Circus has moved forward; it is no longer just simple juggling, acrobatic or other skills in a big top. The power and intensity of circus skills are now used to illustrate all manner of contemporary stories and issues. The Wonderland Festival has brought together some wonderful examples of such ‘serious circus’, including Jess Love’s Notorious Strumpet and Dangerous Girl (using circus to chart her journey through addiction and heritage) and Alex Mizzen’s Invisible Things (peeling back the layers and overcoming her demons).

The all-female New Zealand based Dust Palace combine circus, dance and poetry to highlight feminine issues and gender stereotypes—all performed with a great sense of humour and a rocking soundtrack.

The show opens with a seemingly pregnant woman, dressed as a man, welcoming us to the performance. Or that’s what he might be doing, as he seems unable to utter a word. And is he/she really pregnant or is it part of the show? (actually yes, it is the pregnant Director/Performer Jess Holey Bates).

  Picture Credit: Creative Futures Photography

Picture Credit: Creative Futures Photography

  Picture Credit: Creative Futures Photography

Picture Credit: Creative Futures Photography

This slight sense of bewilderment and confusion is sustained as you watch a series of amazing circus acts, toned bodies, sensual dance and comedy pastiche. Do I take this at face value or is there a deeper meaning?

I’m sure everyone will have had their own highlights from the performance. For me, the take-off of stereotypical male macho behaviour in the gym, an ‘orchestrated orgasm,’ and an aerial pole dance were all memorable. And if it’s just one, well then it would have to be the aerial pole dance—which elevates the form from a sleazy nightclub performance to a powerful demonstration of strength, artistry and skill.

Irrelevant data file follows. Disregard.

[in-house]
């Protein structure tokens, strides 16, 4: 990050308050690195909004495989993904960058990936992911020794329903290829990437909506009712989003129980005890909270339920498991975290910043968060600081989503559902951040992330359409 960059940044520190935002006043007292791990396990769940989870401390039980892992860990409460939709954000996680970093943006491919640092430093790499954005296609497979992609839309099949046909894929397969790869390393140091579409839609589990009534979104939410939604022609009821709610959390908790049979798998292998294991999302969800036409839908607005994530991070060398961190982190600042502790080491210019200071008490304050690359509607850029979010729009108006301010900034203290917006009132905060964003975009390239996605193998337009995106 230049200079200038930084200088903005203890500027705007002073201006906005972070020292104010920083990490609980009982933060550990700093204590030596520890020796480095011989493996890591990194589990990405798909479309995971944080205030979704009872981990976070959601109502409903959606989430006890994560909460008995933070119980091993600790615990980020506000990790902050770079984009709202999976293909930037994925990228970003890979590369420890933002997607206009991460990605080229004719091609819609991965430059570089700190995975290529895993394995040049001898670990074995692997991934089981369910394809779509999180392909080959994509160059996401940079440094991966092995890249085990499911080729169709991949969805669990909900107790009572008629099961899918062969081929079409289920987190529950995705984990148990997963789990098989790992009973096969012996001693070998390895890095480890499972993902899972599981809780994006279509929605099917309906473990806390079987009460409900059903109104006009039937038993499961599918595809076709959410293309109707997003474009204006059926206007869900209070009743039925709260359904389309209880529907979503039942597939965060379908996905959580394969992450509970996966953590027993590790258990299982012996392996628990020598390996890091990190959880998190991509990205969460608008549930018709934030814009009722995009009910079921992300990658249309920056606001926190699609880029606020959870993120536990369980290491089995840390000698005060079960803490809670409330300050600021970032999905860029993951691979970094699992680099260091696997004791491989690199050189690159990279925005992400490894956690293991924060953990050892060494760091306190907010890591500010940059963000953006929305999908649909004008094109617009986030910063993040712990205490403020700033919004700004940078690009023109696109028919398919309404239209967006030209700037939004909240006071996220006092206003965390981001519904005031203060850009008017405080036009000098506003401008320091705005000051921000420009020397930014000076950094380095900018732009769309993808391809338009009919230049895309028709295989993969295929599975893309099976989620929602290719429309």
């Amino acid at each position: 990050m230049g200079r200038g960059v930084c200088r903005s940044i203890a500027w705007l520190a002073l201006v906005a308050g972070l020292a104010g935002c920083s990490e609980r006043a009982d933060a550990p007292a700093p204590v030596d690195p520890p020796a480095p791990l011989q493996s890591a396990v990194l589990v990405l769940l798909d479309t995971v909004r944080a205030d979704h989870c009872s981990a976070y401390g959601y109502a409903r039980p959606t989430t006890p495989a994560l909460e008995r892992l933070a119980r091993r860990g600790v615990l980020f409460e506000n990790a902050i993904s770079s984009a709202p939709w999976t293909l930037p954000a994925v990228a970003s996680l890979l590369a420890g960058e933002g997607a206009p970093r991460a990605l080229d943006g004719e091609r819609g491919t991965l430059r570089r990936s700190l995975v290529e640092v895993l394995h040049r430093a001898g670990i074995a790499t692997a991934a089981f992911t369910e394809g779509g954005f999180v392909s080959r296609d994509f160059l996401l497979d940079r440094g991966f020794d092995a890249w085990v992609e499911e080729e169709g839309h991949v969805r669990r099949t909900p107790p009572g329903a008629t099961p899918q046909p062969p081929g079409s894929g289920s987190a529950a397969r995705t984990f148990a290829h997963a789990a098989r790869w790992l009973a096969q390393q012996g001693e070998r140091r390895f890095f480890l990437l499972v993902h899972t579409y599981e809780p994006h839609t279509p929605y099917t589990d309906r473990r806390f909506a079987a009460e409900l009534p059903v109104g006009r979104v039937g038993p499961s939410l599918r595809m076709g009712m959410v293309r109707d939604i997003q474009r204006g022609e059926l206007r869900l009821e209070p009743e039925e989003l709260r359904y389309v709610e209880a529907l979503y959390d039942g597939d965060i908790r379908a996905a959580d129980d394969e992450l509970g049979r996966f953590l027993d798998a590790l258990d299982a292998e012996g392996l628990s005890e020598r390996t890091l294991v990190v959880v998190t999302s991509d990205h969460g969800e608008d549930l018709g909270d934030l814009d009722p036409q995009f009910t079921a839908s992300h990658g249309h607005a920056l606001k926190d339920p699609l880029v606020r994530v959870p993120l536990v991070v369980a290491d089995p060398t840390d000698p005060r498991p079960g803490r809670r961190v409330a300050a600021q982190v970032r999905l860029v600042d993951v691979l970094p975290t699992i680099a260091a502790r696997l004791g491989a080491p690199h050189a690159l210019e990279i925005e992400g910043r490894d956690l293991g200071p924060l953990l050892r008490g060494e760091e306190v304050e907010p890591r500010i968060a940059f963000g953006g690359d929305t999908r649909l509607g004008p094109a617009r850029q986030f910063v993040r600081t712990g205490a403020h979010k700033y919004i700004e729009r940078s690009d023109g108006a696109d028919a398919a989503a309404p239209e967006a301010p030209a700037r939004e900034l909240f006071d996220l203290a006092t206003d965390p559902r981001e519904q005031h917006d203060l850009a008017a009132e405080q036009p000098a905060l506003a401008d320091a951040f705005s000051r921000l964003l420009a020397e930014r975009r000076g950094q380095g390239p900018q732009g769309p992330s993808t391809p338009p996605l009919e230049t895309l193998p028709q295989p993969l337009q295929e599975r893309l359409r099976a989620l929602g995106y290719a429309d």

Picture Credit: Creative Futures Photography

Picture Credit: Creative Futures Photography

  Picture Credit: Creative Futures Photography

Picture Credit: Creative Futures Photography

Whether you come for the feminist politics, or just to see the talented performers and some stunning aerobatics, you will enjoy this well-paced show. The hour goes too quickly. As my companion for the evening said, “I’m not sure what that was about but I loved it.”

Verdict: Feminist politics meets serious circus. Worth seeing for the aerial pole dance alone.

Audience tip: 60 minutes, Brisbane Powerhouse Theatre (18+. Coarse language, strobe lighting, nudity, and adult themes). There are only three performances of The WonderWombs in the 2018 Wonderland Festival program (7:30pm, 29 November until 1st December 2018). Tickets may still be available: $45 ($39 concession, and pp for a group of 6+) plus $5.95 transaction fee. Why not keep an eye on the website, and see what else might tempt you at the 2018 Wonderland Festival.

Geoff Lawrence

The reviewer attended the Thursday 29th November 2018 performance (7:30pm).

Pictures Credit: Creative Futures Photography.

 

 

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